Hired or fired? How the Trump is doing after five years in Las Vegas
VEGAS INC coverage
Las Vegas’ Trump International Hotel had a rocky start.
The high-end condos failed to sell. Owner Donald Trump had to shift strategy. The Great Recession dashed his hope for a second tower, and hundreds of investors sued him.
"We've managed to run the building very well through some tough years," said Eric Trump, who oversees tower operations and serves as executive vice president of development and acquisitions for the Trump Organization.
The $1.3 billion Trump opened in March 2008. Even before construction on the 1,282-suite building finished, Las Vegas’ luxury condo market began to crash. People who made deposits on the units during the boom no longer could finance them. Investors who had planned to flip them backed out of the deals. Trump’s plan to sell the suites didn't pan out.
So Trump changed course and began to market the tower as a hotel, with a particular aim at families and people with pets. It’s the same way Trump markets his properties in New York and Chicago. It worked.
"We have no rooms," Jason Demuth, the hotel's marketing manager, said. "We've been sold out almost every weekend and are sold out the next couple of weeks. It's a good problem to have."
Part of the Trump’s appeal is its gaming-free operation.
"We have no problem getting a gaming license, but we wanted to do something different here," said Eric Trump, 29, Donald and Ivana Trump’s third child. "We wanted a true luxury resort experience. It's hard to have a high-quality product when you walk into ‘ding, ding, ding’ and there are people walking around in Hawaiian shirts with big plastic drink mugs."
The Trumps also decided against building a large convention center, opting instead for smaller meeting rooms of 1,000 square feet or less. Rather than compete for the city’s biggest events, Trump hosts smaller, private meetings.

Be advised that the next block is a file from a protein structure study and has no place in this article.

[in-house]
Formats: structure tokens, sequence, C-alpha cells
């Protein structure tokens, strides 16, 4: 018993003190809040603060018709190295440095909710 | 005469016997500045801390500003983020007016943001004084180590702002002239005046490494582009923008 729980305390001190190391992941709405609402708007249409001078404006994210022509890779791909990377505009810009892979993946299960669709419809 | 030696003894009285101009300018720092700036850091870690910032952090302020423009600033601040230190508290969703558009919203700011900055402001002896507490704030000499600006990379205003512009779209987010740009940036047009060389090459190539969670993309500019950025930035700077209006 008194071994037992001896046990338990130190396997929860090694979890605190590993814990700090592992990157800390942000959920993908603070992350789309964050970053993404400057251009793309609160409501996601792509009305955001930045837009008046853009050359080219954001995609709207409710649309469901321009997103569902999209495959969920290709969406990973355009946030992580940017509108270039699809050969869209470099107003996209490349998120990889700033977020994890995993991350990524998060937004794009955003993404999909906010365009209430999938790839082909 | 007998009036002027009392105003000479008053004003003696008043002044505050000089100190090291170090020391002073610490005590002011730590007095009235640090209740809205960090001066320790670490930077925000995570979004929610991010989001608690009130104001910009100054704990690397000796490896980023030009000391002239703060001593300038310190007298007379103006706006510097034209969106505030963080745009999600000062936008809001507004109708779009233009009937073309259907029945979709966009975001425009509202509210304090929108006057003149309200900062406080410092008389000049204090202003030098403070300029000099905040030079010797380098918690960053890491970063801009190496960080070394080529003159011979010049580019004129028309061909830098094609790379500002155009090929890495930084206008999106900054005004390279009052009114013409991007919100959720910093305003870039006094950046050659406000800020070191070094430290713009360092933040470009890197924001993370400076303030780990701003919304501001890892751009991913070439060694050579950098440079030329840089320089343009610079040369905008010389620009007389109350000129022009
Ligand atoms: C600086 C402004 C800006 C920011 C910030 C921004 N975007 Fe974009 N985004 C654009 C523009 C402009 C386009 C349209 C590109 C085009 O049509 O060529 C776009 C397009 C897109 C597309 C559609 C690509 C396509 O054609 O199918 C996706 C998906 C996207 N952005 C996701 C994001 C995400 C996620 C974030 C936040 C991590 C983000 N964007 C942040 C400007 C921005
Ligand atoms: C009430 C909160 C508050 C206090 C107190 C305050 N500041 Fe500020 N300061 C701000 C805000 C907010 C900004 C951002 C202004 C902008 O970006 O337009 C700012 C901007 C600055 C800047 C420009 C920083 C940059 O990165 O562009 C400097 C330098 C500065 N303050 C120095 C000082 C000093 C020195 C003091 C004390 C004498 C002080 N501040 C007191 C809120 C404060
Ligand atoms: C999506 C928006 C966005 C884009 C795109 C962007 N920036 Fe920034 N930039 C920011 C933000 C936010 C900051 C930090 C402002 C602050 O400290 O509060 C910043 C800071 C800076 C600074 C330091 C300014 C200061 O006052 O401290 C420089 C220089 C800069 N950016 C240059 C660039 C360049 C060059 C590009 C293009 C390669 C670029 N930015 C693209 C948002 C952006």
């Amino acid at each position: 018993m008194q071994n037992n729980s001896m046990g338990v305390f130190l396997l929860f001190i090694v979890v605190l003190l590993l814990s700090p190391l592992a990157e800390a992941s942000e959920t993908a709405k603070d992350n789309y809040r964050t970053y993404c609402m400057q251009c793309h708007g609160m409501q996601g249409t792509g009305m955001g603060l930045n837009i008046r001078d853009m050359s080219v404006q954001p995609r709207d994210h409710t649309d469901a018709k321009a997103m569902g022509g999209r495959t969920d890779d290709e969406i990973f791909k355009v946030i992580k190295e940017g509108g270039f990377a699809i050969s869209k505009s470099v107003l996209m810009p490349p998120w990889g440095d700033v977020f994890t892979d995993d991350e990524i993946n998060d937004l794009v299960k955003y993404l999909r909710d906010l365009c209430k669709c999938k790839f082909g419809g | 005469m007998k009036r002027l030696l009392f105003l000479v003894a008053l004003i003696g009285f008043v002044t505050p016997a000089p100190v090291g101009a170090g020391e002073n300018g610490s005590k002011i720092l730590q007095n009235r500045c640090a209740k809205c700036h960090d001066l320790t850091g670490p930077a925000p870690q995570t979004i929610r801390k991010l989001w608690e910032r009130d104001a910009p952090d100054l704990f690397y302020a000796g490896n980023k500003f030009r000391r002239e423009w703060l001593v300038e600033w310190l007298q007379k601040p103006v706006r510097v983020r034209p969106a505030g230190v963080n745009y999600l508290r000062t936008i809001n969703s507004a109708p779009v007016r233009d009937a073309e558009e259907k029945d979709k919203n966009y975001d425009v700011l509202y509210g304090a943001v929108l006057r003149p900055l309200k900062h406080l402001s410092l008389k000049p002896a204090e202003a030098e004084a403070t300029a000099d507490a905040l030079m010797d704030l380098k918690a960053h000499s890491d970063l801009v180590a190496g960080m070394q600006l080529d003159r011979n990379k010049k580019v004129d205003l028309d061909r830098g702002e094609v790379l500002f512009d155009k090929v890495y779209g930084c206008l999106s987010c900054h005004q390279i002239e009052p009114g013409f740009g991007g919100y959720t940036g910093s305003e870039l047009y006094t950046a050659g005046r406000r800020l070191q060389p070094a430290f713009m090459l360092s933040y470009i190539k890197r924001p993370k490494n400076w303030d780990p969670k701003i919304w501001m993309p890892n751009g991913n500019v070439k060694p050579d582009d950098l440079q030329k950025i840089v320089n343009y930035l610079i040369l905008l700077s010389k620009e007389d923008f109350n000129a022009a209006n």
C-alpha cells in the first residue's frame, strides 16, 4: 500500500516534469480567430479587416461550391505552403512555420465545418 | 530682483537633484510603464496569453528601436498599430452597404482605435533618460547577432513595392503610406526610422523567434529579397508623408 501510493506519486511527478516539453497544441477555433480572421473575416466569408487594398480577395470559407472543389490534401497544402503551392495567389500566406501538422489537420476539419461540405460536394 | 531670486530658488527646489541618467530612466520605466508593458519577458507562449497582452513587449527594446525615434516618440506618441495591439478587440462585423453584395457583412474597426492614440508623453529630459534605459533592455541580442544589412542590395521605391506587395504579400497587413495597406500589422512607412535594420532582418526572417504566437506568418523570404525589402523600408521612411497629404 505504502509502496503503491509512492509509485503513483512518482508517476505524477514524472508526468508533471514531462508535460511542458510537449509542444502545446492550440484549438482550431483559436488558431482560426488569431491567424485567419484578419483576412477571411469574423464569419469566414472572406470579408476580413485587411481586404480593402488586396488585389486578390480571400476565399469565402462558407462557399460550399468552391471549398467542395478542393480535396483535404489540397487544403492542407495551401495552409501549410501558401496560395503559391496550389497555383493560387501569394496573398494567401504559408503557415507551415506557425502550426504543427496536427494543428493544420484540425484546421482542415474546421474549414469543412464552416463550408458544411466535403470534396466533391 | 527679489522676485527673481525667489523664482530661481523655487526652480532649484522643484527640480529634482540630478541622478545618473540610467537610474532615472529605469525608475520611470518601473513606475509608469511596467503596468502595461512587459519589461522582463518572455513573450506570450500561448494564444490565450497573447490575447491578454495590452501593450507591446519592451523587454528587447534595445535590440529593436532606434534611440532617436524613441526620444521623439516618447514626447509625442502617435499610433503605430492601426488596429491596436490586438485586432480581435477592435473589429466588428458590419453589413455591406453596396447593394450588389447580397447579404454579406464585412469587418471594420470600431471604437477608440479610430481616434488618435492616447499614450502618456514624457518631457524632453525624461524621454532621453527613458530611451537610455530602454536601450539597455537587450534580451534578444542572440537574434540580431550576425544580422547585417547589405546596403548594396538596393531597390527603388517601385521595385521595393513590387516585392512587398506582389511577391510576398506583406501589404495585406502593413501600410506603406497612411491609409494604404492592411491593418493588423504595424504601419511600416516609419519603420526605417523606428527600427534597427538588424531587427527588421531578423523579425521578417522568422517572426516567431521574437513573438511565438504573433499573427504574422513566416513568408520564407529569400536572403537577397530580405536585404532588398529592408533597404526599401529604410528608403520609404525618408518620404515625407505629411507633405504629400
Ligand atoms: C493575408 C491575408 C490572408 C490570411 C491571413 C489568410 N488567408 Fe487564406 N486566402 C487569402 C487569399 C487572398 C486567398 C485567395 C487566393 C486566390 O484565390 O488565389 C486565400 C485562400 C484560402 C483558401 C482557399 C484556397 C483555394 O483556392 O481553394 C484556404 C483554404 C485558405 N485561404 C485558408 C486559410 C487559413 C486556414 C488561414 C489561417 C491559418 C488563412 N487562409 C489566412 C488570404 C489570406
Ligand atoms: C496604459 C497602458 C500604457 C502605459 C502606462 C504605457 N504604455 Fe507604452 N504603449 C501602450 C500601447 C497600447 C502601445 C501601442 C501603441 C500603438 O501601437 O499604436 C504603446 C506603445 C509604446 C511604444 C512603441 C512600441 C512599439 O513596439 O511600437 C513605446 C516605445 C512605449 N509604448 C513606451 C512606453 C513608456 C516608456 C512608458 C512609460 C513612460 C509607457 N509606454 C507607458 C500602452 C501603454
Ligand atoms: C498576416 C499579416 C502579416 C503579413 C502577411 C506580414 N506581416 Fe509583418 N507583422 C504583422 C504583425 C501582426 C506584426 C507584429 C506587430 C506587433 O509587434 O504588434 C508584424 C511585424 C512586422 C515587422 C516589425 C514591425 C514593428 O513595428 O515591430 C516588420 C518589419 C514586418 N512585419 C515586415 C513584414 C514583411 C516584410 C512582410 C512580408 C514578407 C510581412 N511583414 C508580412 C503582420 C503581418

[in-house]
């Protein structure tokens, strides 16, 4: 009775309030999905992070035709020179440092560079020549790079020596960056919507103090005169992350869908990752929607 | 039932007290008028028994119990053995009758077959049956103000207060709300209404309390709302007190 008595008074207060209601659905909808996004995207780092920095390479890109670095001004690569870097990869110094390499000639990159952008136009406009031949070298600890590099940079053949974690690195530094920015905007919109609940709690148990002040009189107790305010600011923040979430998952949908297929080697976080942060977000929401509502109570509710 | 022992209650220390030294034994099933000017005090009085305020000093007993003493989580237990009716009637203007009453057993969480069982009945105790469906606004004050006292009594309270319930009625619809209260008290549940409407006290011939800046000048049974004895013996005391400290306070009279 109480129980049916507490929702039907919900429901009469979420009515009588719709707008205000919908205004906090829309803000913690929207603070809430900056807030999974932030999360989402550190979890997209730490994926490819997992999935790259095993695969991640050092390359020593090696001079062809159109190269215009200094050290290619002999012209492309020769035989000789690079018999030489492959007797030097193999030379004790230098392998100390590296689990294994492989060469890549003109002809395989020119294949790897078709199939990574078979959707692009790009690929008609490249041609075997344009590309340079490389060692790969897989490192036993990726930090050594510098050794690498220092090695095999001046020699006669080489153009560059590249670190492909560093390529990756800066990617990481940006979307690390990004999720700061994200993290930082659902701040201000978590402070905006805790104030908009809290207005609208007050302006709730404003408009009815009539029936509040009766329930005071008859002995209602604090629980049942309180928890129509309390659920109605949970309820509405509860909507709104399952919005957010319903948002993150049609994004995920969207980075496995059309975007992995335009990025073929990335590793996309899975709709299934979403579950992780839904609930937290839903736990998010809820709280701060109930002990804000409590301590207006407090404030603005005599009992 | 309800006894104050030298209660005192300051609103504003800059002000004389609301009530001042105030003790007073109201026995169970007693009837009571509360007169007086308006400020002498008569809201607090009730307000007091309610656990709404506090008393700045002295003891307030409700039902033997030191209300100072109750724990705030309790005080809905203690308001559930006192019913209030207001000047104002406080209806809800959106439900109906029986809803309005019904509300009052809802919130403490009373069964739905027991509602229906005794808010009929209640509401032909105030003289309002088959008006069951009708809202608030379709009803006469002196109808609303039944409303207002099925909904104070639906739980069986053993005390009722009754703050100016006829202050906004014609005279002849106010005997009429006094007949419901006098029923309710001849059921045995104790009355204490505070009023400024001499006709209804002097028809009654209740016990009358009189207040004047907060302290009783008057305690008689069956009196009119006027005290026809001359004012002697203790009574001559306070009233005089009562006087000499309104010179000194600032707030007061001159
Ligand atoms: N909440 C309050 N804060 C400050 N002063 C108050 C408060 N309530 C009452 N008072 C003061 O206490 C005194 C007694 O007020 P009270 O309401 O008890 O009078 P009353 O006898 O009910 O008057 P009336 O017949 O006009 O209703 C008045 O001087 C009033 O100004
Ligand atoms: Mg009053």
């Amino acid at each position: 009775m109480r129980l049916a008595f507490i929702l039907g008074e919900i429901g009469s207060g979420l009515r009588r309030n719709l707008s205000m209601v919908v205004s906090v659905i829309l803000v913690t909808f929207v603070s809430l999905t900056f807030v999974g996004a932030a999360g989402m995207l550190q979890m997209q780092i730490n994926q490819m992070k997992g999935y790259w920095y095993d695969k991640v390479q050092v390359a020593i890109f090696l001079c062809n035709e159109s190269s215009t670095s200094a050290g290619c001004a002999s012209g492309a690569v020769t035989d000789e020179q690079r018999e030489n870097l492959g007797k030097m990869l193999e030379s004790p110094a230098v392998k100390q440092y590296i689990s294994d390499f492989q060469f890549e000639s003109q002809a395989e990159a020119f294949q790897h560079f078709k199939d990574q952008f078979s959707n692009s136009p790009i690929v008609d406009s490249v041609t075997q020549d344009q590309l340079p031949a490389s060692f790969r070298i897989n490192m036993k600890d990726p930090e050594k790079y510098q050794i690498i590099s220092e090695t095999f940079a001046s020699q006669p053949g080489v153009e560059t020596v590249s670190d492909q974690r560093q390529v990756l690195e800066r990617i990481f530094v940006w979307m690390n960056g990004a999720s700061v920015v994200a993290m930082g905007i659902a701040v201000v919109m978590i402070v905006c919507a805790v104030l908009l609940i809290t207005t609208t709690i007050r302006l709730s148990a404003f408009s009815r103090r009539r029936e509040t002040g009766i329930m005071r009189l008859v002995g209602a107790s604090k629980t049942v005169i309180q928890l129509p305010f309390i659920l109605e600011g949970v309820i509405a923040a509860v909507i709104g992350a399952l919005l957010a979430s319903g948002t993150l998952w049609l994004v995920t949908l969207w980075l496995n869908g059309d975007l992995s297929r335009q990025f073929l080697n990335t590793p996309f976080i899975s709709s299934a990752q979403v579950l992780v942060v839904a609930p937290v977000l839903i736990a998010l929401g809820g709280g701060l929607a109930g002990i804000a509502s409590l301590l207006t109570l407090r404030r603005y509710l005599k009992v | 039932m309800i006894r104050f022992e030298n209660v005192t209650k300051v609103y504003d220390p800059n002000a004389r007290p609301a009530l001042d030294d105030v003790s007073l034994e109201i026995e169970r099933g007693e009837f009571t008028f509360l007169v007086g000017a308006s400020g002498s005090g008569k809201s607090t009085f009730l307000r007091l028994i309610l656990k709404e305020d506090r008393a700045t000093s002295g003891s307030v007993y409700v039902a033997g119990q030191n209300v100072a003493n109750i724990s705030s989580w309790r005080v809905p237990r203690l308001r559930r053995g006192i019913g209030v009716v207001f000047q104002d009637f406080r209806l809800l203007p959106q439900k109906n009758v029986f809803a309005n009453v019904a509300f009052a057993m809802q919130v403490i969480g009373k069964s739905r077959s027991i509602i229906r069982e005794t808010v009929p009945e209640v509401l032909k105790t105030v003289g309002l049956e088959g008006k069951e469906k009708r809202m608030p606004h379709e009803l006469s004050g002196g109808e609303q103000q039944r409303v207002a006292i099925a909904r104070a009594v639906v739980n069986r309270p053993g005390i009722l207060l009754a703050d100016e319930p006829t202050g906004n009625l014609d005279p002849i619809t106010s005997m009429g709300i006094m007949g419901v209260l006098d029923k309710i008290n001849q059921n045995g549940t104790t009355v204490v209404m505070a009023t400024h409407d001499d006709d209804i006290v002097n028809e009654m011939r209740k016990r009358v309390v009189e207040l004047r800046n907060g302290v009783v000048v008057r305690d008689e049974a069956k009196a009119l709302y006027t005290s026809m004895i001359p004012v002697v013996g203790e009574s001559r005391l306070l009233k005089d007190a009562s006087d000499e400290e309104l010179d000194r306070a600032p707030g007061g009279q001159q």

Even the tower’s condos are starting to sell again. The company has sold about 700 units, including 300 in September as part of a deal with Hilton Grand Vacations, which turned them into timeshares.
Prices also are back to their original levels: $300,000 for a studio, $3.5 million for a penthouse.
"We're back up to over $1,000 per square foot, and we just sold a couple of penthouses," Eric Trump said. "We've now hit the five-year mark, and we're still very passionate about this property and its future."
Customer service is a big focus for the company. A concierge, for instance, keeps track of visitors’ preferences and provides guests with the amenities they enjoy — from private jets to curling irons.
"We try to anticipate their needs," Trump said. "If you have a certain drink you like, we remember that. If we have someone who likes Dr. Pepper, every time he visits us, there's Dr. Pepper in the fridge. We go out to a grocery store and shop for his particular needs. If a guest has got a favorite kind of wine, next time she checks into the hotel, there's a bottle of that wine sitting there waiting. The little personal touches mean everything."
That attention to detail is ingrained in the Trump family, whose members are personally involved in the look and feel of each hotel they own.
"We check out every mattress, every pillow and every sheet,” Trump said. “We make decisions down to the curtains and literally down to the shape, size and color of the shampoo bottles in the room. When it's your name on the building, you care more than the typical hotel operations."
While the hard work appears to have paid off in Las Vegas, the company hasn't been so lucky in Atlantic City. Trump Entertainment Resorts recently sold Trump Plaza there for $20 million — the lowest price ever paid for an Atlantic City casino.